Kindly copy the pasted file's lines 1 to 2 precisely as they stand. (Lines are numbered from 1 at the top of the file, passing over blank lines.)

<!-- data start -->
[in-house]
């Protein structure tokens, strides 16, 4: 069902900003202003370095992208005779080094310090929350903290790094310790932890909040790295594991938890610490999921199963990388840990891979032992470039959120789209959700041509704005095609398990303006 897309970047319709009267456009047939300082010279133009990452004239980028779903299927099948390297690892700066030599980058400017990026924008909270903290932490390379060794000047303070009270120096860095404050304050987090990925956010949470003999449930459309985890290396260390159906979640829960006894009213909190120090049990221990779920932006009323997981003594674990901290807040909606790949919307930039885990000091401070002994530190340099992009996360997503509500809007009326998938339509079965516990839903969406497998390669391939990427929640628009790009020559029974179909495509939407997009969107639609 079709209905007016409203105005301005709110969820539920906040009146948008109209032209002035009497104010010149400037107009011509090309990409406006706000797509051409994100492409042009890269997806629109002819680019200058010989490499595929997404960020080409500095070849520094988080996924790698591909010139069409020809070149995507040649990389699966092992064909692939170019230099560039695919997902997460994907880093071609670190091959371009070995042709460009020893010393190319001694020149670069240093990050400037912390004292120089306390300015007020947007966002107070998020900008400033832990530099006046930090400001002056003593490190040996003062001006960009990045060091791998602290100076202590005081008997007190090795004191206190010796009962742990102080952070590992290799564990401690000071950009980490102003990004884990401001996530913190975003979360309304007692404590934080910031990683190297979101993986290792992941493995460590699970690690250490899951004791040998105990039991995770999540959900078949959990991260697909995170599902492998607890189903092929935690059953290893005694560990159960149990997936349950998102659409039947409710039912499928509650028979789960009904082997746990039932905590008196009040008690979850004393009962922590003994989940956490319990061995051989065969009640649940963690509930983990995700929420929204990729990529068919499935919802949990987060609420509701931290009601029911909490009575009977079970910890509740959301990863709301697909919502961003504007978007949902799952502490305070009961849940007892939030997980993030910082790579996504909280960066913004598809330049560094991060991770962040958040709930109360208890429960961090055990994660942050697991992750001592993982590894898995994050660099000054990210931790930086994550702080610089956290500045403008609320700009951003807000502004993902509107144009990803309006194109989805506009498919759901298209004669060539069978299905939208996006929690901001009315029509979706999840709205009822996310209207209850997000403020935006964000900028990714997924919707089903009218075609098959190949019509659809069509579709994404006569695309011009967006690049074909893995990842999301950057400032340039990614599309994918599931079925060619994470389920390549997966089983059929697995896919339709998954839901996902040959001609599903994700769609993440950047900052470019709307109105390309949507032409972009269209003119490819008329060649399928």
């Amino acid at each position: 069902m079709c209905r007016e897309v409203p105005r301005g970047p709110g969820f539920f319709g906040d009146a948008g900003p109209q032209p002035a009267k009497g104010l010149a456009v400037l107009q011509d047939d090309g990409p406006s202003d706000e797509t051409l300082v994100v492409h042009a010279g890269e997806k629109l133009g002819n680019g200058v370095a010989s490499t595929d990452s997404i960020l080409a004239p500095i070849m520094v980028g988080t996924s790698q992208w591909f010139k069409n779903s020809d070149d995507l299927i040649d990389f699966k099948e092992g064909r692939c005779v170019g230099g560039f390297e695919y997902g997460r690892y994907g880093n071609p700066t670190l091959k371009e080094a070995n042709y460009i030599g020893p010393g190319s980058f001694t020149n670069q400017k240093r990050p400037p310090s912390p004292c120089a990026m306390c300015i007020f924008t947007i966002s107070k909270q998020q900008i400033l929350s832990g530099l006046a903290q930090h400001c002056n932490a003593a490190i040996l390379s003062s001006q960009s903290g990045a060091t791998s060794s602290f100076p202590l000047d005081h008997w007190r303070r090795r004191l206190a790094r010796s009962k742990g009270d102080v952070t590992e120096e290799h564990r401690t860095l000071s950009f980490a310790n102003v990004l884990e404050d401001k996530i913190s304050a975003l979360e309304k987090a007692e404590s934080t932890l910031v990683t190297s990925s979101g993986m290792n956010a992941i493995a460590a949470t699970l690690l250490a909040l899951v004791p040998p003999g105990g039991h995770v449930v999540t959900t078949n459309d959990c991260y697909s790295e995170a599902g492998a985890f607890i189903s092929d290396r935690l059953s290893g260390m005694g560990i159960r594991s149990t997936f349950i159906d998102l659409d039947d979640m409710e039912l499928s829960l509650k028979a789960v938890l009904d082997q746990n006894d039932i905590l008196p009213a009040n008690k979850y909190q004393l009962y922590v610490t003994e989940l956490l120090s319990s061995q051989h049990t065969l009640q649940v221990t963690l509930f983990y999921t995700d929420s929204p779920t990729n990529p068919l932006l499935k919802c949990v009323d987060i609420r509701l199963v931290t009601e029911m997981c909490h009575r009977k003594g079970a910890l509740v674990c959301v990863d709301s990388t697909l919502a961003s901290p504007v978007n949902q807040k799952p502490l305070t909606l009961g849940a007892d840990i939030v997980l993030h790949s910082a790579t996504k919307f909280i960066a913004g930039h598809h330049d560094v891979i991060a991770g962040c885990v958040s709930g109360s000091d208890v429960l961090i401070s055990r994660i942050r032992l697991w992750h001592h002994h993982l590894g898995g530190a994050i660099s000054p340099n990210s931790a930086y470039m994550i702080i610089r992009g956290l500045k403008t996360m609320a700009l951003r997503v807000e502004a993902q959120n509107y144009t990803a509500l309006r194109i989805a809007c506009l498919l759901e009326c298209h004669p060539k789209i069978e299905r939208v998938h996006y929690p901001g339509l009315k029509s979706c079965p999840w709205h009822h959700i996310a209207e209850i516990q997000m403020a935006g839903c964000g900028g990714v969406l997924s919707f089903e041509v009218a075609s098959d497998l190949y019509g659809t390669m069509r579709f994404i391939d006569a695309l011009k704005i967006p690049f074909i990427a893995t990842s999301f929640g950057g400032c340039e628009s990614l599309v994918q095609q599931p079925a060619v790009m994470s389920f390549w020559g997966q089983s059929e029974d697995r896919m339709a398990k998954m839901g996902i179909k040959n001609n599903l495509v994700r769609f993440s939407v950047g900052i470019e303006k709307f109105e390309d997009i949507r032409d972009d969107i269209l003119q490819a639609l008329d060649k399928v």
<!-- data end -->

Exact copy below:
[in-house]
């Protein structure tokens, strides 16, 4: 069902900003202003370095992208005779080094310090929350903290790094310790932890909040790295594991938890610490999921199963990388840990891979032992470039959120789209959700041509704005095609398990303006 897309970047319709009267456009047939300082010279133009990452004239980028779903299927099948390297690892700066030599980058400017990026924008909270903290932490390379060794000047303070009270120096860095404050304050987090990925956010949470003999449930459309985890290396260390159906979640829960006894009213909190120090049990221990779920932006009323997981003594674990901290807040909606790949919307930039885990000091401070002994530190340099992009996360997503509500809007009326998938339509079965516990839903969406497998390669391939990427929640628009790009020559029974179909495509939407997009969107639609 079709209905007016409203105005301005709110969820539920906040009146948008109209032209002035009497104010010149400037107009011509090309990409406006706000797509051409994100492409042009890269997806629109002819680019200058010989490499595929997404960020080409500095070849520094988080996924790698591909010139069409020809070149995507040649990389699966092992064909692939170019230099560039695919997902997460994907880093071609670190091959371009070995042709460009020893010393190319001694020149670069240093990050400037912390004292120089306390300015007020947007966002107070998020900008400033832990530099006046930090400001002056003593490190040996003062001006960009990045060091791998602290100076202590005081008997007190090795004191206190010796009962742990102080952070590992290799564990401690000071950009980490102003990004884990401001996530913190975003979360309304007692404590934080910031990683190297979101993986290792992941493995460590699970690690250490899951004791040998105990039991995770999540959900078949959990991260697909995170599902492998607890189903092929935690059953290893005694560990159960149990997936349950998102659409039947409710039912499928509650028979789960009904082997746990039932905590008196009040008690979850004393009962922590003994989940956490319990061995051989065969009640649940963690509930983990995700929420929204990729990529068919499935919802949990987060609420509701931290009601029911909490009575009977079970910890509740959301990863709301697909919502961003504007978007949902799952502490305070009961849940007892939030997980993030910082790579996504909280960066913004598809330049560094991060991770962040958040709930109360208890429960961090055990994660942050697991992750001592993982590894898995994050660099000054990210931790930086994550702080610089956290500045403008609320700009951003807000502004993902509107144009990803309006194109989805506009498919759901298209004669060539069978299905939208996006929690901001009315029509979706999840709205009822996310209207209850997000403020935006964000900028990714997924919707089903009218075609098959190949019509659809069509579709994404006569695309011009967006690049074909893995990842999301950057400032340039990614599309994918599931079925060619994470389920390549997966089983059929697995896919339709998954839901996902040959001609599903994700769609993440950047900052470019709307109105390309949507032409972009269209003119490819008329060649399928």